Carbohydrate Chemistry provides review coverage of all publications relevant to the chemistry of monosaccharides and oligosaccharides in a given year. The amount of research in this field appearing in the organic chemical literature is increasing because of the enhanced importance of the subject, especially in areas of medicinal chemistry and biology. In no part of the field is this more apparent than in the synthesis of oligosaccharides required by scientists working in glycobiology. Glycomedicinal chemistry and its reliance on carbohydrate synthesis is now very well established, for example, by the preparation of specific carbohydrate-based antigens, especially cancer-specific oligosaccharides and glycoconjugates. Coverage of topics such as nucleosides, amino-sugars, alditols and cyclitols also covers much research of relevance to biological and medicinal chemistry. Each volume of the series brings together references to all published work in given areas of the subject and serves as a comprehensive database for the active research chemist.
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Carbohydrate Chemistry Volume 31
Monosaccharides, Disaccharides, and Specific Oligosaccharides
By R. J. Ferrier
The Royal Society of ChemistryCopyright © 2000 The Royal Society of Chemistry
All rights reserved.
Introduction and General Aspects
The long awaited comprehensive IUPAC/IUBMB paper on Nomenclature of Carbohydrates which covers all aspects of the subject has received wide dissemination.' Although the contents have the formal status of 'Recommendations', they are effectively the 'rules' to be followed. The subject has been revisited, particularly from the Hungarian perspective. Hanessian's multi-authored book 'Preparative Carbohydrate Chemistry' deals with a wide range of practical aspects of modern synthesis. Examples, which include experimental details, cover such topics as oligosaccharide synthesis, the conversion of carbohydrates into carbocyclic compounds, free radical reactions, the use of organotin reagents in the field, selective O-substitution and oxidation reactions applied to carbohydrates. A further book on synthesis consists of 21 chapters written by experts on various aspects of the field including methodology and the synthesis of different carbohydrate-based natural products.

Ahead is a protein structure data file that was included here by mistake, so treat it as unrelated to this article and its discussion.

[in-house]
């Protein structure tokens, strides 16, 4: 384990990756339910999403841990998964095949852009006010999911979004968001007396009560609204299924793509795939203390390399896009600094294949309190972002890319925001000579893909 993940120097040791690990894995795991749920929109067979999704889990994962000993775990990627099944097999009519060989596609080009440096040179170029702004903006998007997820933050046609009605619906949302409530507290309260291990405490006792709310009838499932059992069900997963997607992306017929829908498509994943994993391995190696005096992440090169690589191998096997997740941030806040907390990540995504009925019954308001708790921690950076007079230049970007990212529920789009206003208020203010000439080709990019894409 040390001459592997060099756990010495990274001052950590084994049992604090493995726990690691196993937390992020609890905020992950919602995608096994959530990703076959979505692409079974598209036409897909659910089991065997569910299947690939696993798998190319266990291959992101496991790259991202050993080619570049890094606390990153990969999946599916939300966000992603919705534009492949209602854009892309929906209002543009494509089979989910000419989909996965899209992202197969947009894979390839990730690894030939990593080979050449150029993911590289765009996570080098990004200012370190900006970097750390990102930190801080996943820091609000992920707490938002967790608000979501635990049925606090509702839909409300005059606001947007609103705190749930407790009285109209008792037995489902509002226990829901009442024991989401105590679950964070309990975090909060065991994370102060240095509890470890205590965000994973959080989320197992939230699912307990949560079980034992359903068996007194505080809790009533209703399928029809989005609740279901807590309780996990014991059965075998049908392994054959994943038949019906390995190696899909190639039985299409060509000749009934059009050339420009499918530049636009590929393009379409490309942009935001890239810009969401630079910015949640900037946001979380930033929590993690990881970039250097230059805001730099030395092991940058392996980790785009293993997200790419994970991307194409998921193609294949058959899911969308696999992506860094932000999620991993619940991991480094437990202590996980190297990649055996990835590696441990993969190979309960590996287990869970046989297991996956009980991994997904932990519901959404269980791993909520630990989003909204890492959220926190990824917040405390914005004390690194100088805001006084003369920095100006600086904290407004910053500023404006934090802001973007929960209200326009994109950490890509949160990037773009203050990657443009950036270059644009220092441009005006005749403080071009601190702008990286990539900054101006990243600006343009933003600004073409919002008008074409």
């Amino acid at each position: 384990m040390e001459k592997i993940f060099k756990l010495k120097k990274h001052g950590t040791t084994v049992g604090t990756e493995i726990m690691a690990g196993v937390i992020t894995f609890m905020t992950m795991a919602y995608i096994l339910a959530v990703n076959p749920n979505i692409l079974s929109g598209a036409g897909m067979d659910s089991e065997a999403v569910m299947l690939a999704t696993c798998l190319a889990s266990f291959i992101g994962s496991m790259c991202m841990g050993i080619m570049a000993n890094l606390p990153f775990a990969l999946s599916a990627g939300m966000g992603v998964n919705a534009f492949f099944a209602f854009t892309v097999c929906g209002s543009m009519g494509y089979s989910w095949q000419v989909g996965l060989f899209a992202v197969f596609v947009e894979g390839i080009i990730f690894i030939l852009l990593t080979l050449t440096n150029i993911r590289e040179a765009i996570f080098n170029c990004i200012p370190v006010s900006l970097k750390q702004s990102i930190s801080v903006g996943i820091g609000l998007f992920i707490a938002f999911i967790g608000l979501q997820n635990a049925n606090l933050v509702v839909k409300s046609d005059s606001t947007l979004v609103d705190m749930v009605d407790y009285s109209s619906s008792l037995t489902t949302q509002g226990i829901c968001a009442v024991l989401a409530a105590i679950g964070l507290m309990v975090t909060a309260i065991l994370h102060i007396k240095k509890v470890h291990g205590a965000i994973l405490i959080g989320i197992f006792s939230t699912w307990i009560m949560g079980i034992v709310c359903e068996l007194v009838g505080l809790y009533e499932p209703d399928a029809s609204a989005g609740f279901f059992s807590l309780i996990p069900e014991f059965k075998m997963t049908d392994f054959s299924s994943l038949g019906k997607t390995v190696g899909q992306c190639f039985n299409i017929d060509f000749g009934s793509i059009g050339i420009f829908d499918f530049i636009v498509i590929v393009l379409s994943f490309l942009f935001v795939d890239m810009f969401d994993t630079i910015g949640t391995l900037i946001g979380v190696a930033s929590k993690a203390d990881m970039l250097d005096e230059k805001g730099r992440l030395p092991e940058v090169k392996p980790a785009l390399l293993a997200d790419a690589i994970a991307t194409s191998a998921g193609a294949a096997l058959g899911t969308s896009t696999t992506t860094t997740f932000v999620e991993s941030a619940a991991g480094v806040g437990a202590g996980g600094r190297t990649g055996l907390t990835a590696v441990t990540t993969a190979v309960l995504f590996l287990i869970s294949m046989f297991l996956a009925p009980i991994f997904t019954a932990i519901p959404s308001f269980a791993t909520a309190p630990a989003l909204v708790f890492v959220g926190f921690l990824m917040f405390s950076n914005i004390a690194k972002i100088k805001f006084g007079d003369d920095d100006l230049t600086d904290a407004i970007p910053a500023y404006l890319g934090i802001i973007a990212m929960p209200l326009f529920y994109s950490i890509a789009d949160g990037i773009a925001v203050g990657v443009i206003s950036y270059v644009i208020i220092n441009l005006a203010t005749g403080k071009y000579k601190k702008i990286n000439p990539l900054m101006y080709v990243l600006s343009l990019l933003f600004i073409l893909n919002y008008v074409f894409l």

A method for the representation of oligosaccharide structures by graphic theoretical methods has been developed for the purpose of storing and searching relevant information.
Attention is drawn to the plethora of reviews that have appeared on specific features of the subject and which are noted in relevant chapters. An extreme example is Chapter 4 which begins with a catalogue of 39 references to review material relevant to oligosaccharide chemistry and biochemistry.
Reviews of wider interest have appeared on the following topics: protecting groups of value in carbohydrate chemistry; protecting groups revealed in the 1997 literature; the use of phase transfer catalyses in anomeric transformations and glycosylations; the use of sugar derivatives as phase transfer catalysts and combinational synthesis in the field.
Biologically inclined treatments have dealt with preparative biotransforma-tions of carbohydrate derivatives (survey of the 1997 literature); structure-biological activity relationships of natural products; the role of 1-deoxy-D-threo-pentulose as a precursor in thiamine biosynthesis; chemo-enzymic synthesis of oligosaccharides of importance in molecular glycobiology. A brief discussion of molecular recognition events involving carbohydrates and their biological consequences has been written for non-specialists.
A very interesting proposal by A.I. Scott regarding the prebiotic biosynthesis of polyketides, fatty acids and polyprenoids uses ribonucleosides 5'-linked to RNA as templates, the C-C bonding reactions involving monomeric units linked to O-3'.